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Is it a security risk - or perhaps, how big of a security risk is it - if an attacker knows the length of the values of P and Q used when deriving a value for the parameter N in the RSA encryption algorithm?

I've been doing some reading on implementations of RSA and I see that some require P and Q to be the same length, while others have a minimum length for P or Q - so with this in mind, it is probably worth asking if there is a minimum length that P or Q must be when using RSA (in practice)?

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It is not a security risk at all for the length of $P$ and $Q$ to be known. In fact, the length of $P$ and $Q$ is usually known, because most standards require $P$ and $Q$ to have the same length and for the public modulus $N = P \cdot Q$ to have double the length (which excludes values of $P$ and $Q$ which are both $n$-bit number whose product is between $2^{2n-2}$ and $2^{2n-1}$).

So if you know that $2^{2n-1} < N < 2^{2n}$ and the key was generated by a typical implementation, then $2^{n-1} < P < 2^n$ and $2^{n-1} < Q < 2^n$. In fact, some implementations even force the two leading bits of the primes to be 1, i.e. $3 \cdot 2^{n-2} < P,Q < 2^n$, which guarantees that $N \ge 2^{2n-1}$ and doesn't reduce the private key space significantly.

An RSA key can only be as strong as the smallest prime, so it doesn't really make sense for the primes to have different sizes. Having a prime larger than the other makes the computation slower without improving security.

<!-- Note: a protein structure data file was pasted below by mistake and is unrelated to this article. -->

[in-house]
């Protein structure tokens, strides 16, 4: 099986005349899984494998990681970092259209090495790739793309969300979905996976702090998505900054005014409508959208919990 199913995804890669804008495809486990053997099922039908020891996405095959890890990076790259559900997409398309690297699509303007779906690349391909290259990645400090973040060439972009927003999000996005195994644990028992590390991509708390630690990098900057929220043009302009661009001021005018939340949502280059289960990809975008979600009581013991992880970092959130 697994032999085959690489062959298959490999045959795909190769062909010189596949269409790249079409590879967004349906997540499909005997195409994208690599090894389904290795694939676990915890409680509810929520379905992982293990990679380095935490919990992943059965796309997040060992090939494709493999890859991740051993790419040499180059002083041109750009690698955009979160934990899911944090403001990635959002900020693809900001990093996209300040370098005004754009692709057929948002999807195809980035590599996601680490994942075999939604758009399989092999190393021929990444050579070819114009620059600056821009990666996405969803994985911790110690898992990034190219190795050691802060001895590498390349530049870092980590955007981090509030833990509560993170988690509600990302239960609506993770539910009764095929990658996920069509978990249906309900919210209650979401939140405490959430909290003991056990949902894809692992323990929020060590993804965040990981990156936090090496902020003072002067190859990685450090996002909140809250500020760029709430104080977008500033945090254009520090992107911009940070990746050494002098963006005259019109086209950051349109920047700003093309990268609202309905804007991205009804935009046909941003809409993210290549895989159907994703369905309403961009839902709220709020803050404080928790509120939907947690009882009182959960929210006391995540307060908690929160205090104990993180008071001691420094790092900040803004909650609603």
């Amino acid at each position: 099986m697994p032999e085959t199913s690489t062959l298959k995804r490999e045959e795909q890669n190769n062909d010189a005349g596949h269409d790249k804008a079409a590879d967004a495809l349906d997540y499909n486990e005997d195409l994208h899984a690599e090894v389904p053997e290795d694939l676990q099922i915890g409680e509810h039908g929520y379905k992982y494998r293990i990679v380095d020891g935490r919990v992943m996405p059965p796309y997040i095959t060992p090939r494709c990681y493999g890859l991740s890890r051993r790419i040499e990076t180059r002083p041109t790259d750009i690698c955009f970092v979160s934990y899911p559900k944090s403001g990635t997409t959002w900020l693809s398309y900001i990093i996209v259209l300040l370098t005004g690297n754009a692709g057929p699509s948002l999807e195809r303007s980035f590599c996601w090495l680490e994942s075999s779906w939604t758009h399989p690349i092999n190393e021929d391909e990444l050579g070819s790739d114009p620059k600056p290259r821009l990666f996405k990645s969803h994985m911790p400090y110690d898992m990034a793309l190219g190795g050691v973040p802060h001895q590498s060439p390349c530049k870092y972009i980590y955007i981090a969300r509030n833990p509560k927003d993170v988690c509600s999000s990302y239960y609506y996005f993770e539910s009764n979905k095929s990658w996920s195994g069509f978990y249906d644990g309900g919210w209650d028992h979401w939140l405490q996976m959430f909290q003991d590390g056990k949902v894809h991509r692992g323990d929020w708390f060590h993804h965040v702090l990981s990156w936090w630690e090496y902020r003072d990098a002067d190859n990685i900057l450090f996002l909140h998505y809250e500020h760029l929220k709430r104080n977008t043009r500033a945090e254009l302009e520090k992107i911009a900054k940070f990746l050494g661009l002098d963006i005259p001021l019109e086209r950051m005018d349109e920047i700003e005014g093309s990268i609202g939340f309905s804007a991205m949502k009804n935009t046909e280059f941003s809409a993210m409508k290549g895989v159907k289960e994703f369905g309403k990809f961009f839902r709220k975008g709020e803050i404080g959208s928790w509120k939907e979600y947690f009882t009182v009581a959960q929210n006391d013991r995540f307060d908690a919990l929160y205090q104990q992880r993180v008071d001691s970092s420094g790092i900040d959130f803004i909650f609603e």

You can see the minimum key lengths for RSA (“factoring modulus”) recommended by some authorities on keylength.com. Divide by two to get the size of the two primes.

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    $\begingroup$ ...typical implementation, then 2n−1<P<2n and 2n−1<P<2n.... Shouldn't it be 2n-1<Q<2n once? $\endgroup$ Dec 9, 2021 at 10:11
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    $\begingroup$ Having a prime larger than the other makes the computation slower without improving security Well one of the primes better be smaller than the other, and if they're too close there's a simple attack that undermines the system. Might help to clarify that you're just talking about bit-length, the primes should be well separated. $\endgroup$
    – Steve Cox
    Dec 9, 2021 at 13:23
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Gilles answered your first question, so I'll address your second:

it is probably worth asking if there is a minimum length that P or Q must be when using RSA (in practice)?

Yes; there are factorization algorithms that take time based on the shortest factor, and which work considerably faster than trial factorization. The best one is the Elliptic Curve Method (ECM); using it, someone found a 276 bit factor of a large composite ($7^{337}+1$); hence, it would be considered wise to make sure that the smaller factor is considerably larger than that.

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